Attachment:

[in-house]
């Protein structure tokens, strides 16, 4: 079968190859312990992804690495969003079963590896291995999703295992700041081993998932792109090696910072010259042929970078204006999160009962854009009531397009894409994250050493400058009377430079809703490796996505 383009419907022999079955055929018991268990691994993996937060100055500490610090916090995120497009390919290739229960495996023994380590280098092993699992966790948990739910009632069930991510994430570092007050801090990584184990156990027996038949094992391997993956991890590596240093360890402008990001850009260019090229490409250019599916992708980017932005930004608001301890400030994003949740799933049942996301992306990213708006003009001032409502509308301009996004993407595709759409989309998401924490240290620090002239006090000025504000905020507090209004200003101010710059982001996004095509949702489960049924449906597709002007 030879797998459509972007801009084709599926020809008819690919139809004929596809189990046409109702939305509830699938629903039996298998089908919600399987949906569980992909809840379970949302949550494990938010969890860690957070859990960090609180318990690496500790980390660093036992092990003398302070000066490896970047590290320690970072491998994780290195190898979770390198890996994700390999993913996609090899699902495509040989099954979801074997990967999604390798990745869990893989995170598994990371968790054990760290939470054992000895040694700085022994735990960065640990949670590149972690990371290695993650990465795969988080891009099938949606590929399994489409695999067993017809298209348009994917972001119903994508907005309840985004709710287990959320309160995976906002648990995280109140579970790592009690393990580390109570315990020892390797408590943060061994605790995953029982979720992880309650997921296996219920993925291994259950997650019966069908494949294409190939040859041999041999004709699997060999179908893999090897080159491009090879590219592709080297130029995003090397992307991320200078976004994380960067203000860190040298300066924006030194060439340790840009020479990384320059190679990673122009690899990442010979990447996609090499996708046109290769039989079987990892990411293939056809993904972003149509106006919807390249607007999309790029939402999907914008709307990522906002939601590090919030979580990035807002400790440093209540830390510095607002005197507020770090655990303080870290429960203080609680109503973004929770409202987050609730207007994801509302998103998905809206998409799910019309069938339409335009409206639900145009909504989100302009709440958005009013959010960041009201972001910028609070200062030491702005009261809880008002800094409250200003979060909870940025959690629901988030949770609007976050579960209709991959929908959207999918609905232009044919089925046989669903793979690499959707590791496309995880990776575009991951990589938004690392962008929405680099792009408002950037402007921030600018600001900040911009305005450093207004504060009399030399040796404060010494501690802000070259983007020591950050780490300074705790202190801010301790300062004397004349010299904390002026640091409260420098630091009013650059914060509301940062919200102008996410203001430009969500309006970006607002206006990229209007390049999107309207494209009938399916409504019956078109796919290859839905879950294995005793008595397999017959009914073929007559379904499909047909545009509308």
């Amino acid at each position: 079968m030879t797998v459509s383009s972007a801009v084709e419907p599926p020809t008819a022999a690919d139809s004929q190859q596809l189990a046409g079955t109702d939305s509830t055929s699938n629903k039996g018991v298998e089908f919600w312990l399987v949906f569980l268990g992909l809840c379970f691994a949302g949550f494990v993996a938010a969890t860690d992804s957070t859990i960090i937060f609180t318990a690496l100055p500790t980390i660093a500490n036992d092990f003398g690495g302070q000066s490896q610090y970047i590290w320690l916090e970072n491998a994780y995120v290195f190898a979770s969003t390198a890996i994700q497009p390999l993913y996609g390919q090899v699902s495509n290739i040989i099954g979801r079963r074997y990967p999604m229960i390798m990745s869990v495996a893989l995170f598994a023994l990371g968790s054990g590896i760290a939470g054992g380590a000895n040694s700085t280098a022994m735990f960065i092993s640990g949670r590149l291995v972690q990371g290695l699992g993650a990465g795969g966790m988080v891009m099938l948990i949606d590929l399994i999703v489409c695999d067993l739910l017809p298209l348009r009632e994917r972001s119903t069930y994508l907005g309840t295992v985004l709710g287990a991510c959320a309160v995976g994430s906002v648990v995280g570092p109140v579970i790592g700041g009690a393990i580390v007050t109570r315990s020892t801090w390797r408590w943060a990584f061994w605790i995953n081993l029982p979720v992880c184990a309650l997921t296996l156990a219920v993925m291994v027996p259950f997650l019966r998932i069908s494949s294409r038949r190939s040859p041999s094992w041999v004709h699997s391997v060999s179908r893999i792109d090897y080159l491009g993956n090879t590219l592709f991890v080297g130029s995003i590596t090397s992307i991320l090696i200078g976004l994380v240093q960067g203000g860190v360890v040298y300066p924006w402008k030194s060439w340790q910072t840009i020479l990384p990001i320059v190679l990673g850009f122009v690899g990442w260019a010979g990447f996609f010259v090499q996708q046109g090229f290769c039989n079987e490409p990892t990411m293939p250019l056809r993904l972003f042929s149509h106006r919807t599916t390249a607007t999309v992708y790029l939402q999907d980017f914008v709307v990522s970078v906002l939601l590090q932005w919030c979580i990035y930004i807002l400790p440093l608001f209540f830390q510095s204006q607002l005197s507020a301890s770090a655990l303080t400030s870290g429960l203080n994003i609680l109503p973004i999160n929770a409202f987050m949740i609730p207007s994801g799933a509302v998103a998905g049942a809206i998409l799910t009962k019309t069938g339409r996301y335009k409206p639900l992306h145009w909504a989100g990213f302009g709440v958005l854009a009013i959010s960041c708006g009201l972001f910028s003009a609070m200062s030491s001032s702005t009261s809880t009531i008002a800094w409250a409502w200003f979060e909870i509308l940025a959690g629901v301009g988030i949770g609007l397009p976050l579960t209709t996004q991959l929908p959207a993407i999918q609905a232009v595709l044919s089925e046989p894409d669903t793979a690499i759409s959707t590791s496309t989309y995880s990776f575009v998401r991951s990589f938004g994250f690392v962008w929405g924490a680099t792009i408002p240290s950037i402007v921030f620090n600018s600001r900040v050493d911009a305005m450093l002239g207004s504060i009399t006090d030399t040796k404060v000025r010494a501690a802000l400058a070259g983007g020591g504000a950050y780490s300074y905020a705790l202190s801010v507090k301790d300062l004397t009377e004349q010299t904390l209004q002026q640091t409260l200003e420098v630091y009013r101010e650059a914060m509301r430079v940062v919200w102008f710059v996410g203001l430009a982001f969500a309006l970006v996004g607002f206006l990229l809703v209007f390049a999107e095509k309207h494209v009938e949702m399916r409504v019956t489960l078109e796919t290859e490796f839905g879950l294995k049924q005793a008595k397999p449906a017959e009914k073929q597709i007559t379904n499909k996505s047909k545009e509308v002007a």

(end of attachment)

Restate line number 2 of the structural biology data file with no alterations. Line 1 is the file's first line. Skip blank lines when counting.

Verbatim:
């Protein structure tokens, strides 16, 4: 079968190859312990992804690495969003079963590896291995999703295992700041081993998932792109090696910072010259042929970078204006999160009962854009009531397009894409994250050493400058009377430079809703490796996505 383009419907022999079955055929018991268990691994993996937060100055500490610090916090995120497009390919290739229960495996023994380590280098092993699992966790948990739910009632069930991510994430570092007050801090990584184990156990027996038949094992391997993956991890590596240093360890402008990001850009260019090229490409250019599916992708980017932005930004608001301890400030994003949740799933049942996301992306990213708006003009001032409502509308301009996004993407595709759409989309998401924490240290620090002239006090000025504000905020507090209004200003101010710059982001996004095509949702489960049924449906597709002007 030879797998459509972007801009084709599926020809008819690919139809004929596809189990046409109702939305509830699938629903039996298998089908919600399987949906569980992909809840379970949302949550494990938010969890860690957070859990960090609180318990690496500790980390660093036992092990003398302070000066490896970047590290320690970072491998994780290195190898979770390198890996994700390999993913996609090899699902495509040989099954979801074997990967999604390798990745869990893989995170598994990371968790054990760290939470054992000895040694700085022994735990960065640990949670590149972690990371290695993650990465795969988080891009099938949606590929399994489409695999067993017809298209348009994917972001119903994508907005309840985004709710287990959320309160995976906002648990995280109140579970790592009690393990580390109570315990020892390797408590943060061994605790995953029982979720992880309650997921296996219920993925291994259950997650019966069908494949294409190939040859041999041999004709699997060999179908893999090897080159491009090879590219592709080297130029995003090397992307991320200078976004994380960067203000860190040298300066924006030194060439340790840009020479990384320059190679990673122009690899990442010979990447996609090499996708046109290769039989079987990892990411293939056809993904972003149509106006919807390249607007999309790029939402999907914008709307990522906002939601590090919030979580990035807002400790440093209540830390510095607002005197507020770090655990303080870290429960203080609680109503973004929770409202987050609730207007994801509302998103998905809206998409799910019309069938339409335009409206639900145009909504989100302009709440958005009013959010960041009201972001910028609070200062030491702005009261809880008002800094409250200003979060909870940025959690629901988030949770609007976050579960209709991959929908959207999918609905232009044919089925046989669903793979690499959707590791496309995880990776575009991951990589938004690392962008929405680099792009408002950037402007921030600018600001900040911009305005450093207004504060009399030399040796404060010494501690802000070259983007020591950050780490300074705790202190801010301790300062004397004349010299904390002026640091409260420098630091009013650059914060509301940062919200102008996410203001430009969500309006970006607002206006990229209007390049999107309207494209009938399916409504019956078109796919290859839905879950294995005793008595397999017959009914073929007559379904499909047909545009509308």